As the final step of the check-in process, the doors we would be called to were pointed out and we were given a pager. All the doors are color coded. Instead of “left/middle/right” being the designation, the doors were painted bright yellow, pink, and apparently I’ve forgotten the third color. We weren’t required to stay where we could see those doors and hear when they called; we could go anywhere – even downstairs to the cafeteria. Since we’d eaten in the car and were an hour early, we settled in to the comfortable chairs for a long wait.
About fifteen minutes before our appointment time, the lights on the pager started flashing, then the pager started vibrating, and the little display screen spelled out, “YELLOW door.” I think there were other words, too, but “YELLOW door” is all I recall. We reported to the yellow door, where a smiling MA met us and showed us to an exam room.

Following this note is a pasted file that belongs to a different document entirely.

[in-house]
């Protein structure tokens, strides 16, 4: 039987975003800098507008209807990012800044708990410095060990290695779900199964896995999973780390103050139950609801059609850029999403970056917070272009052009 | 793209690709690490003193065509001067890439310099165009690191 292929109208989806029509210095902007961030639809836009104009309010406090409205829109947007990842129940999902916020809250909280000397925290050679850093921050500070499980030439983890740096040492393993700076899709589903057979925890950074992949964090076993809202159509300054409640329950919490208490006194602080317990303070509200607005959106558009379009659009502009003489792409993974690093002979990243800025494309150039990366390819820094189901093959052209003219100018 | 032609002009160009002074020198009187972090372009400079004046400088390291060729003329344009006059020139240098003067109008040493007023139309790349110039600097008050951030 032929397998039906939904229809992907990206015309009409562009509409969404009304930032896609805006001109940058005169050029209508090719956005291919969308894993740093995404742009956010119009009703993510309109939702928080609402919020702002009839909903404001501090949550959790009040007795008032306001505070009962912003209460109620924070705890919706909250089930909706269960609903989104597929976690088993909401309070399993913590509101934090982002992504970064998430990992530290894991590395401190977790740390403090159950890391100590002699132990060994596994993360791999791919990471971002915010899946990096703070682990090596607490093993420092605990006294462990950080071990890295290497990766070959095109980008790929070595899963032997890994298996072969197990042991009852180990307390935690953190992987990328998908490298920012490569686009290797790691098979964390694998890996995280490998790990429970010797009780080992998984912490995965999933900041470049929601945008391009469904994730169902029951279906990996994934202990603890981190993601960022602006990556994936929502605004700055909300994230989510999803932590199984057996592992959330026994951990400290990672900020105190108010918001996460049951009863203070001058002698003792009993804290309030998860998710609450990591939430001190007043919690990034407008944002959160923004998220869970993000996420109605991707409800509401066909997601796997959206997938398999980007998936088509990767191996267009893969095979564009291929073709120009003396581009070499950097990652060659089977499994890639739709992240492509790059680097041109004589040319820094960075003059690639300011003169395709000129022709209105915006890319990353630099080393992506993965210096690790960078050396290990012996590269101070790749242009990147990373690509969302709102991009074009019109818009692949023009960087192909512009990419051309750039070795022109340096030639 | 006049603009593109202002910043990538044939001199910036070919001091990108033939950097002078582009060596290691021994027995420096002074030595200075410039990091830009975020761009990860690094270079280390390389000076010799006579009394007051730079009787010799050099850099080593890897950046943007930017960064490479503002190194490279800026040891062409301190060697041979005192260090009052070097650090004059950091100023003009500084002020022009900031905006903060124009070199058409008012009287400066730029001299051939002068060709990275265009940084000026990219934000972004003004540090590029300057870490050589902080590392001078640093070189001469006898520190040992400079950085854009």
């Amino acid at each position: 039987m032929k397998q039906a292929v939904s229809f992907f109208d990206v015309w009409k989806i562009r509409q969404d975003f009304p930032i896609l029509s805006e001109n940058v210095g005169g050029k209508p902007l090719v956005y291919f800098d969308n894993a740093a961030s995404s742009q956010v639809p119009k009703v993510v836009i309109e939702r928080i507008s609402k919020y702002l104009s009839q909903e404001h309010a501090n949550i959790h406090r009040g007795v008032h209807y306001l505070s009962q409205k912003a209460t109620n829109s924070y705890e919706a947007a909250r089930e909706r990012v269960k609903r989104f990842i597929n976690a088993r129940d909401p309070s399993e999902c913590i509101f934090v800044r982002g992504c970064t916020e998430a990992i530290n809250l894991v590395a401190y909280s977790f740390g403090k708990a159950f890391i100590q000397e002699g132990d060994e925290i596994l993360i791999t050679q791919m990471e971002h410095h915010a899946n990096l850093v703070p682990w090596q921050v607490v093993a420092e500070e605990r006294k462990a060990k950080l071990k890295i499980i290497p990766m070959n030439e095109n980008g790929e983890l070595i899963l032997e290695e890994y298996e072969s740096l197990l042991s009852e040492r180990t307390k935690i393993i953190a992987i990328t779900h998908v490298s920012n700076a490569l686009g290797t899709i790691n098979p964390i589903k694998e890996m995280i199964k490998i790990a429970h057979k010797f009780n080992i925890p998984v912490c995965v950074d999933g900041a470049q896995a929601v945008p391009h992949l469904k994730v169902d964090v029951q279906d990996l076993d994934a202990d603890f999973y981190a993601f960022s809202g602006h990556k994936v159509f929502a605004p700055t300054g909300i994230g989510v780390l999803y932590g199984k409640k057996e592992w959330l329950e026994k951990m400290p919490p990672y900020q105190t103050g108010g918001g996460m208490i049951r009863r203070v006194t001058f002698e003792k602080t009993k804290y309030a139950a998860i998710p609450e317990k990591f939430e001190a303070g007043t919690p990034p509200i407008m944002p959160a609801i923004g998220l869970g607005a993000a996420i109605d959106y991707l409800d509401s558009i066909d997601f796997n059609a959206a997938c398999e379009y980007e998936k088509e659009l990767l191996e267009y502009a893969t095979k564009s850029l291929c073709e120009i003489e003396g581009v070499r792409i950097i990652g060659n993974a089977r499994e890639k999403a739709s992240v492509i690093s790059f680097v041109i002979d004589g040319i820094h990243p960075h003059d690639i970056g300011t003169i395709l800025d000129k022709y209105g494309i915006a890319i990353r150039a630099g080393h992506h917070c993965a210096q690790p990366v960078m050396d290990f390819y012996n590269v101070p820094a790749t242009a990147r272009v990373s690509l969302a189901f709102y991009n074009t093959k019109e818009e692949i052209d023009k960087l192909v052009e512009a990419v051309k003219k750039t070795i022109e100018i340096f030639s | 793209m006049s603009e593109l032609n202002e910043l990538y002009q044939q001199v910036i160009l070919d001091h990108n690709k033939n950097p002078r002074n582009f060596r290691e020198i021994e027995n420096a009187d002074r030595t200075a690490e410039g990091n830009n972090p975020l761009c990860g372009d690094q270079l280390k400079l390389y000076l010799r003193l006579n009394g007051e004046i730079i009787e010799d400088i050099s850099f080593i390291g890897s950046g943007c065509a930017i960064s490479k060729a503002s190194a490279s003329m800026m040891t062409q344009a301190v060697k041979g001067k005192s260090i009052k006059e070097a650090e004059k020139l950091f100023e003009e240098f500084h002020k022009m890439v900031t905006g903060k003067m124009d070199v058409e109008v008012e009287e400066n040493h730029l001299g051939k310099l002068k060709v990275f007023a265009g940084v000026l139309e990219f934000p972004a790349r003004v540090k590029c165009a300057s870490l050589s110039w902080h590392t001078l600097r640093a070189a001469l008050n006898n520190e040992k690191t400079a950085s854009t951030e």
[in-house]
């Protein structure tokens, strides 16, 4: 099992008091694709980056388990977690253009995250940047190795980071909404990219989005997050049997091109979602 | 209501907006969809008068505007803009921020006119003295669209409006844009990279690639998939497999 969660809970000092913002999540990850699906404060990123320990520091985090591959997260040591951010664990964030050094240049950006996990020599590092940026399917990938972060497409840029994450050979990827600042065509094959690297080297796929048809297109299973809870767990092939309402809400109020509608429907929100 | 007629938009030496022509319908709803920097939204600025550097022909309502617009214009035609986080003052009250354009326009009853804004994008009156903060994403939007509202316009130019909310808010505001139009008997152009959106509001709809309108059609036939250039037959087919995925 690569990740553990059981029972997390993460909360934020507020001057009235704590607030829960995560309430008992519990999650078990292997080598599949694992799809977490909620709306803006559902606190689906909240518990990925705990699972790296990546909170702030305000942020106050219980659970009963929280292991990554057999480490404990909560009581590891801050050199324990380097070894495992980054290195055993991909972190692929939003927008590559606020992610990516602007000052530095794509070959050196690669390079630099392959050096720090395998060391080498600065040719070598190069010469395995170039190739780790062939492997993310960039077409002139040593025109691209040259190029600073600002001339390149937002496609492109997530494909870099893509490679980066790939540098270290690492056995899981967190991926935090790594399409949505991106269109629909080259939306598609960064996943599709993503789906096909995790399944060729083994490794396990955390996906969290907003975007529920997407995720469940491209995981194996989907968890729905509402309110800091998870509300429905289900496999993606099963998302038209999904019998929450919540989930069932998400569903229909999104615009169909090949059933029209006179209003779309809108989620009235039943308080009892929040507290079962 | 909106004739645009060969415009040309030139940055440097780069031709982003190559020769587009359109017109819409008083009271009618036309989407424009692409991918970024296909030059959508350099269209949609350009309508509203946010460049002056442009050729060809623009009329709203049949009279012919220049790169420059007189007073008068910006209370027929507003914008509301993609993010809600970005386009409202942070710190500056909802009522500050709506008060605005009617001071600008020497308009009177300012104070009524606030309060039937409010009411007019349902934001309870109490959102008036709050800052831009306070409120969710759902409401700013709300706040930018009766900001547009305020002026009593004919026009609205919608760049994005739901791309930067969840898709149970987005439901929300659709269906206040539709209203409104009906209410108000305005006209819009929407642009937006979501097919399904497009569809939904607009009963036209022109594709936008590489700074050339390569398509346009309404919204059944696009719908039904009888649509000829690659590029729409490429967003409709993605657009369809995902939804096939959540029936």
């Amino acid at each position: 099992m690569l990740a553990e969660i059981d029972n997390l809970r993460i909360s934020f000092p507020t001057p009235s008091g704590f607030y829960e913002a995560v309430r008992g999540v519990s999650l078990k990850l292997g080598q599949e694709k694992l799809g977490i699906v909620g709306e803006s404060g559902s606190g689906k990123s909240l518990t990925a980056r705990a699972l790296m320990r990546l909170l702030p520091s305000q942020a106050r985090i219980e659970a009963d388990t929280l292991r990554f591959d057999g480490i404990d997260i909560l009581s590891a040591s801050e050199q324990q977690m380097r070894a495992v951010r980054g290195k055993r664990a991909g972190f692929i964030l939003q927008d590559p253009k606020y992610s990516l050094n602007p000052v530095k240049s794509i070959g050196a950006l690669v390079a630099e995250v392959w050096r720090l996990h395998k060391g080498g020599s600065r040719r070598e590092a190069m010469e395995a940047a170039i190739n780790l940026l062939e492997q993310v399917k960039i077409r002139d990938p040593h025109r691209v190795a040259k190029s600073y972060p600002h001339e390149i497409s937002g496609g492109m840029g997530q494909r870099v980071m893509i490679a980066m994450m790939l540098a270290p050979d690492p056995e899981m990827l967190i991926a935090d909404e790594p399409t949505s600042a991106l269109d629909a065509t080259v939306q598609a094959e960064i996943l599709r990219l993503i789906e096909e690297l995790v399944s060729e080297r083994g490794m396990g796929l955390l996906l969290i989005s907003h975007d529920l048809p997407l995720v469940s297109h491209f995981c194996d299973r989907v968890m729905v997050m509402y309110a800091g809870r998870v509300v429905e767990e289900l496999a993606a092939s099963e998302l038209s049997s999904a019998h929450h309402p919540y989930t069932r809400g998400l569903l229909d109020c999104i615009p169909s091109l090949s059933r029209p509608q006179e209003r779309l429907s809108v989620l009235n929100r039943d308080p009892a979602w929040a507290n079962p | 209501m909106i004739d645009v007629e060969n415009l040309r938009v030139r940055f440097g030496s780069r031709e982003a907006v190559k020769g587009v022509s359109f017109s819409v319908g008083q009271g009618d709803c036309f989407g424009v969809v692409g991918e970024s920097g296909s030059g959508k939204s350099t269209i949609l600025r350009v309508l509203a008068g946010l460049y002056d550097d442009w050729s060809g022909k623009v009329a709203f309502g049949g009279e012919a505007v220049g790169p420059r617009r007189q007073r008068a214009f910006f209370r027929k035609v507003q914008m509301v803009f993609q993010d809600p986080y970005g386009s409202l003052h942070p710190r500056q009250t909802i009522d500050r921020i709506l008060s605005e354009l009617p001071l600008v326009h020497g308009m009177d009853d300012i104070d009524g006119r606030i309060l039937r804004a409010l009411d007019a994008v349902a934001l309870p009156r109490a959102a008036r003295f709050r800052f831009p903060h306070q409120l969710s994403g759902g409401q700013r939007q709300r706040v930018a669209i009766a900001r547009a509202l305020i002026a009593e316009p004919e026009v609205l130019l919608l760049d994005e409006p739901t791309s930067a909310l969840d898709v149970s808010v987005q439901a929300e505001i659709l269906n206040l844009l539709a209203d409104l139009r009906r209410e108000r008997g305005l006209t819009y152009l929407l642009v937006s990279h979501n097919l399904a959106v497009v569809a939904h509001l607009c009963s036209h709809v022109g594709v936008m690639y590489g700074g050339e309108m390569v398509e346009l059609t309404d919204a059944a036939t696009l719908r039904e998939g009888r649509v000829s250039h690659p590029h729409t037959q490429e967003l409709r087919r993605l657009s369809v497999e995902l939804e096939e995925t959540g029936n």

They had a special room for taking vitals, and it was kinda cool to first go to the exam room, then step away for height/weight/temp/etc. I don’t know if the sequencing depends on which room the patient is assigned, but it was a really nice subtle touch for my daughter. I think adults might like that approach, too. At most doctor appointments, the first thing they do is put you on a scale, as if your weight is the most important thing about the visit. Here, the first priority was getting into an exam room.
I gave the meds list to the MA (who entered it into the computer wrong; apparently they specify whether a person takes calcium carbonate or calcium citrate, and if you only list “calcium” then they choose the first one (alphabetically) in the list instead of asking if you know what kind). Still, she was nice and that correction was made later without incident.